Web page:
Restoration as the Solution to Disappearing Wetlands
The column "Wading in the Wetlands Morass," Dec. 6, detailing two outstanding examples of cooperative wetlands restoration, was inspiring and much needed in this age of combativeness between industrialists and environmentalists.We can only hope it was read around the White House. Here in Murfreesboro, near Nashville, a much less publicized but nonetheless locally important wetlands preservation movement is afoot as well. A citizens' group has formed to save wetlands located in a fast developing residential neighborhood. With cooperation, much can be accomplished on all levels. Glenn Himebaugh, Murfreesboro, Tenn.
Thanks for pointing out how to resolve wetlands controversies - the wetlands restoration in the Pacific Northwest. However, restorations, at best, are a mere token. How can "6,000 saplings" transplanted onto 42 acres of low ground in six months create wetlands that Mother Nature took eons to create? Or what percentage is 42 acres compared with the sum total acreage drained for farming? At least this project achieved more than costly and time-consuming lawsuits. To protect the remaining acres of wetlands, progress needs to be made on a tighter wetlands definition and on transportation of sediment. I question the author's statement that dumping sediment in the Pacific Ocean often produces harmful results. Of course, if the sediments are polluted, they are harmful to whatever ecological site they have been moved to. However, merely dumping sediment into the ocean should aid the function of the estuaries in furnishing beach nourishment, thus reducing beach erosion. Beach erosion is a major national coastal problem. We must have more catch basins upstream in the wetlands to trap sediments and then physically carry them to the ocean. Now that the author has "waded in," I'm sure he's found that the wetlands are just one indicator of the need for sounder environmental policy from our government. Robert H. Brewster, San Diego, Calif.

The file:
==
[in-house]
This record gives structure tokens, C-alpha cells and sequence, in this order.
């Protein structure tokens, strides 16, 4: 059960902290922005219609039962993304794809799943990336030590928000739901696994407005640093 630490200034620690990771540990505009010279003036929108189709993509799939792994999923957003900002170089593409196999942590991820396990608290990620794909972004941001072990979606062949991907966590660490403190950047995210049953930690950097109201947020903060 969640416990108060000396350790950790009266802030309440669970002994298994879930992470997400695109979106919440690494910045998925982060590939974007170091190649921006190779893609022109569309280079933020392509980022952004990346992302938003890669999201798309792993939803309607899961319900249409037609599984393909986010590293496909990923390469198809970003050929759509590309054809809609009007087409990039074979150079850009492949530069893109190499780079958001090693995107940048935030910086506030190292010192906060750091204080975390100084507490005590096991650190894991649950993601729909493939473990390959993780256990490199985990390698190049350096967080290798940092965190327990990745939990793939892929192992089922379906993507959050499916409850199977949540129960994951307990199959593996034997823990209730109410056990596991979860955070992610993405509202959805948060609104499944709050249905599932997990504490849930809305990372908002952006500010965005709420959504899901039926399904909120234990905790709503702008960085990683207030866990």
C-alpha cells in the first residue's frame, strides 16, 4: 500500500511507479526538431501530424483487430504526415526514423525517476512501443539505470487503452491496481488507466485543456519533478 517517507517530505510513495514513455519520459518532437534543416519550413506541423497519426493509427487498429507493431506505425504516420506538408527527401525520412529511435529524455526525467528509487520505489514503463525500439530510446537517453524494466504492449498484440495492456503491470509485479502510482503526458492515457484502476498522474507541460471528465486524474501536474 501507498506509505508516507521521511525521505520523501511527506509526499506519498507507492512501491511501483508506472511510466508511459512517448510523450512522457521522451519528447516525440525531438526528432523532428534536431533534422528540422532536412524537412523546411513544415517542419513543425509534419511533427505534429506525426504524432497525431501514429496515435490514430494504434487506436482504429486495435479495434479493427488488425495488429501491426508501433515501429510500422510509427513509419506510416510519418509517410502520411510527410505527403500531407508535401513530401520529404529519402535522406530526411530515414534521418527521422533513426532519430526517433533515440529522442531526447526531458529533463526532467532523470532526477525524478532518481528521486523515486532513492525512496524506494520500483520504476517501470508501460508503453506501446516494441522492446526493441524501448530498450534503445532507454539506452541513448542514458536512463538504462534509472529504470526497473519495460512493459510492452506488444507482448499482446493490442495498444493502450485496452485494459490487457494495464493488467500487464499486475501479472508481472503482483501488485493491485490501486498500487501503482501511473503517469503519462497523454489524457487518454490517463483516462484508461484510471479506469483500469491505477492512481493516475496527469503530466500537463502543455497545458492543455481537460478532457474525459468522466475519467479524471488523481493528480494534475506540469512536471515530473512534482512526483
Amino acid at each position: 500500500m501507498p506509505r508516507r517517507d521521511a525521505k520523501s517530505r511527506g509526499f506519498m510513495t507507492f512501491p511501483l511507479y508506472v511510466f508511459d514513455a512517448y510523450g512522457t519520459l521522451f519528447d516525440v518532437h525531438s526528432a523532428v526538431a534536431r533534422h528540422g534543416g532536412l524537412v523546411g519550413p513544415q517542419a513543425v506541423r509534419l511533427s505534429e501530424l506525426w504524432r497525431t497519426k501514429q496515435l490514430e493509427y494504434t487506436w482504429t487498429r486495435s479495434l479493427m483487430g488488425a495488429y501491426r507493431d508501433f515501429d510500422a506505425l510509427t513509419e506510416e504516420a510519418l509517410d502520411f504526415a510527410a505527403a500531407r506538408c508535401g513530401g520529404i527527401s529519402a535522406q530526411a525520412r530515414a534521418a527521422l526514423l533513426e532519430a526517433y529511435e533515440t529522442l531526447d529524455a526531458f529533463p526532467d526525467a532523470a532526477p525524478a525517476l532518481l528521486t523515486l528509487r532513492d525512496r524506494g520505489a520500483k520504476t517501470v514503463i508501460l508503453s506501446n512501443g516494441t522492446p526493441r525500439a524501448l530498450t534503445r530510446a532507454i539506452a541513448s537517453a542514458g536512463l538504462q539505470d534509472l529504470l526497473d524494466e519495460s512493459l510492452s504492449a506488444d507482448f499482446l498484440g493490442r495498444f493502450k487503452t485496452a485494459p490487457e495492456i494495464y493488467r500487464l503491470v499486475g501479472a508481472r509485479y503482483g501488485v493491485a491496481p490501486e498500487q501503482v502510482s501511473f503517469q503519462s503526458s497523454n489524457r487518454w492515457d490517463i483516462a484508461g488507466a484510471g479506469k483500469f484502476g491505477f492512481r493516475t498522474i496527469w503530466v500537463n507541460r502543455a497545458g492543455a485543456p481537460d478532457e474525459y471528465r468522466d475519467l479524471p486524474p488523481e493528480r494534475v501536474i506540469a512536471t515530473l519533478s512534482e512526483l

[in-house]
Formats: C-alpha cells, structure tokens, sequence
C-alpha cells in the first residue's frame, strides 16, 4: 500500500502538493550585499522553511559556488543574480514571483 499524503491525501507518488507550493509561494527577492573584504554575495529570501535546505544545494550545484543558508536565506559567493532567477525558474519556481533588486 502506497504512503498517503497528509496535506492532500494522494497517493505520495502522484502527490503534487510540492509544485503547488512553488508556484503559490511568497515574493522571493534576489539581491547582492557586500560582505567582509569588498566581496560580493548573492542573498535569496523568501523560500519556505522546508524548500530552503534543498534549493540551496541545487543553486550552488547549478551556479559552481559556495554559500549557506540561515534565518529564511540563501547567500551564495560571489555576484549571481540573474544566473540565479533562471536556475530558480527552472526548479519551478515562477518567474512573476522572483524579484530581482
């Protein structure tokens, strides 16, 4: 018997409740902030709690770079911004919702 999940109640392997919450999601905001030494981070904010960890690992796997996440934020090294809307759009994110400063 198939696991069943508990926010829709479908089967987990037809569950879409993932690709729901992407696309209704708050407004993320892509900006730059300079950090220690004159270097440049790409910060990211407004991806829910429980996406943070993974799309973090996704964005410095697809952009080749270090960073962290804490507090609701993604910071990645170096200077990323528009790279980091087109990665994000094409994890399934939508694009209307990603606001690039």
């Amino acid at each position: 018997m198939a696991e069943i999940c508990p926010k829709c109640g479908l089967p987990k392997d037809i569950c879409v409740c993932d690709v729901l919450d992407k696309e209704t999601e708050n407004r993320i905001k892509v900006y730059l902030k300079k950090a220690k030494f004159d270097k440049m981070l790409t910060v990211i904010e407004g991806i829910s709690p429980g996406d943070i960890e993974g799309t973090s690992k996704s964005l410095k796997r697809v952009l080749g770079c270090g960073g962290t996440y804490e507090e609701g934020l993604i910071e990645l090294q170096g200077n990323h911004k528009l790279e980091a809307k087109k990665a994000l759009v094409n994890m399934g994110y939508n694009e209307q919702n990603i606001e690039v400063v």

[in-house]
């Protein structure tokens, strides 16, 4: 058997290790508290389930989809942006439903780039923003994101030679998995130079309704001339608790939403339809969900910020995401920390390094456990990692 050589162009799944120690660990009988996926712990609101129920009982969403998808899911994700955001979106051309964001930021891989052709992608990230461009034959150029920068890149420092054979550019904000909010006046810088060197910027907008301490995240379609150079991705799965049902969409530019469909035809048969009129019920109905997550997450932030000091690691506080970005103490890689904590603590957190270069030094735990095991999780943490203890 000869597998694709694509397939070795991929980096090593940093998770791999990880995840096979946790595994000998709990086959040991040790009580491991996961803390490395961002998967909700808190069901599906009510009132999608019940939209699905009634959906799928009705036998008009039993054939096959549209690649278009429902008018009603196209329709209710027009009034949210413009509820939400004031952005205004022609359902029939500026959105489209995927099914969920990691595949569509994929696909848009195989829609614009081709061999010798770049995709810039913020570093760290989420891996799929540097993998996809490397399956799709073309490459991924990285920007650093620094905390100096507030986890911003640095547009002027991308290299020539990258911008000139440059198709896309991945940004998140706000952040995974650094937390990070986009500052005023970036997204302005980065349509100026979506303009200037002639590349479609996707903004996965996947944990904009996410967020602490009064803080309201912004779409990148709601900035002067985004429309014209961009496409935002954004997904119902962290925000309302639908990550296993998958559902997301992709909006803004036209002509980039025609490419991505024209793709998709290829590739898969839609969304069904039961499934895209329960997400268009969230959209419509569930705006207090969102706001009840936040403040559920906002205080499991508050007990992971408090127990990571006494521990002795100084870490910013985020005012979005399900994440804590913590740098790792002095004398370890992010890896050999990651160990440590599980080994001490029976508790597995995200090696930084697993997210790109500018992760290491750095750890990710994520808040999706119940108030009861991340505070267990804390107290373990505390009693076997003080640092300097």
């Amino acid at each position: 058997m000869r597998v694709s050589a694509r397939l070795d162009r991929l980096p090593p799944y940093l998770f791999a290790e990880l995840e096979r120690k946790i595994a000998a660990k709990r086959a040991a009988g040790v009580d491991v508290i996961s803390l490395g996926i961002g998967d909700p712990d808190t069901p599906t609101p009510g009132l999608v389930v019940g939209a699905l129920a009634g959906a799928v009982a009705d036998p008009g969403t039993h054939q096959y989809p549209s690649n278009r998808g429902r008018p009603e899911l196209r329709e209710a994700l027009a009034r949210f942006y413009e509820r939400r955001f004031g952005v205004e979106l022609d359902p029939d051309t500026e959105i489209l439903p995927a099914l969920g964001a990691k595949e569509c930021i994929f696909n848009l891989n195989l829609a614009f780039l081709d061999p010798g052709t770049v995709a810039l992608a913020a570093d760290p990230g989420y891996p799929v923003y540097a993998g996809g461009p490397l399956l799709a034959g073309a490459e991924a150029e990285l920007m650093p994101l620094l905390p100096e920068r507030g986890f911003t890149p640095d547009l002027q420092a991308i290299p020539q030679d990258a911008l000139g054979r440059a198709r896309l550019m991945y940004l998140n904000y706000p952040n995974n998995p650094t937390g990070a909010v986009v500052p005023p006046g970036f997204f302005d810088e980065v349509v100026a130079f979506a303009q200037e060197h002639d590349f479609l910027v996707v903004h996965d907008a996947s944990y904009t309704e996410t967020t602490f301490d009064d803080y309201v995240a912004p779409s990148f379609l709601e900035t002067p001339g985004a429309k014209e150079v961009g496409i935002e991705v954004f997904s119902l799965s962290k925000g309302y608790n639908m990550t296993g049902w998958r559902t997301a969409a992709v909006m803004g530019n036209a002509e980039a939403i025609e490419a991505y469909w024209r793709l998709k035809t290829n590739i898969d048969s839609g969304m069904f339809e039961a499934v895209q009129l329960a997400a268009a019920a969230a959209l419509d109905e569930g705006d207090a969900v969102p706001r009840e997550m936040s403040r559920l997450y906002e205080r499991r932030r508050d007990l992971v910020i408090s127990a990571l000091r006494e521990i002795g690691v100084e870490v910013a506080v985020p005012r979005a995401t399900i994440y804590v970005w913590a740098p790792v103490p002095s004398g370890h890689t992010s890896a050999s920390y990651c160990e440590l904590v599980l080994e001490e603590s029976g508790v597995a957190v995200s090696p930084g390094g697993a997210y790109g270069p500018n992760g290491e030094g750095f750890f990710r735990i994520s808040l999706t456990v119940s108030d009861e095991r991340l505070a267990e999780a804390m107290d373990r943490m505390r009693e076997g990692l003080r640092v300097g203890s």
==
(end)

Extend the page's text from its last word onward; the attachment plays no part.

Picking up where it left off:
Communism in South Africa The article "South Africa Communists Prospect Bold New Role," Dec. 10, makes me recall an observation made five years ago and attributed to Lord Chalfont, a minister in a former British Labour government: "If the ANC has its way, [South Africa] will be a one-party, communist-dominated state; and like most regimes which gain power by terror, it is likely to perpetuate itself by the same means." Since it appears that the ANC (African National Congress) will gain power in Africa sooner or later, and with South African Communist Party membership increasing dramatically, it seems that Lord Chalfont's forecast was remarkably farsighted. Earl E. Eigabroadt, Port Orchard, Wash.